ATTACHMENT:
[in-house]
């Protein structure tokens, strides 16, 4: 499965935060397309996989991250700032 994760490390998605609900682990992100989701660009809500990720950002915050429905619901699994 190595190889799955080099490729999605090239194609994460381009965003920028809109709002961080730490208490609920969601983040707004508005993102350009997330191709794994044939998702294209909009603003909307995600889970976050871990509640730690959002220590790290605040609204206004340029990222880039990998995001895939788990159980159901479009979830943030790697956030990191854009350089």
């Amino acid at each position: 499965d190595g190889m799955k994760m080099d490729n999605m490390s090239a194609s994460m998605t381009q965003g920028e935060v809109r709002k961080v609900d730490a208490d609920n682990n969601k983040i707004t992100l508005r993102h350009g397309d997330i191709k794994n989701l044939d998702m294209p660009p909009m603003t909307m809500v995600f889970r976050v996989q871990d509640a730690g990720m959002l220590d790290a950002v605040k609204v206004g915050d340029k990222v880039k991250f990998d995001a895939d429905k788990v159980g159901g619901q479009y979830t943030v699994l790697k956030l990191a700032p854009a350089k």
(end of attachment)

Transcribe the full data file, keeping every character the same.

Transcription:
[in-house]
């Protein structure tokens, strides 16, 4: 499965935060397309996989991250700032 994760490390998605609900682990992100989701660009809500990720950002915050429905619901699994 190595190889799955080099490729999605090239194609994460381009965003920028809109709002961080730490208490609920969601983040707004508005993102350009997330191709794994044939998702294209909009603003909307995600889970976050871990509640730690959002220590790290605040609204206004340029990222880039990998995001895939788990159980159901479009979830943030790697956030990191854009350089």
């Amino acid at each position: 499965d190595g190889m799955k994760m080099d490729n999605m490390s090239a194609s994460m998605t381009q965003g920028e935060v809109r709002k961080v609900d730490a208490d609920n682990n969601k983040i707004t992100l508005r993102h350009g397309d997330i191709k794994n989701l044939d998702m294209p660009p909009m603003t909307m809500v995600f889970r976050v996989q871990d509640a730690g990720m959002l220590d790290a950002v605040k609204v206004g915050d340029k990222v880039k991250f990998d995001a895939d429905k788990v159980g159901g619901q479009y979830t943030v699994l790697k956030l990191a700032p854009a350089k």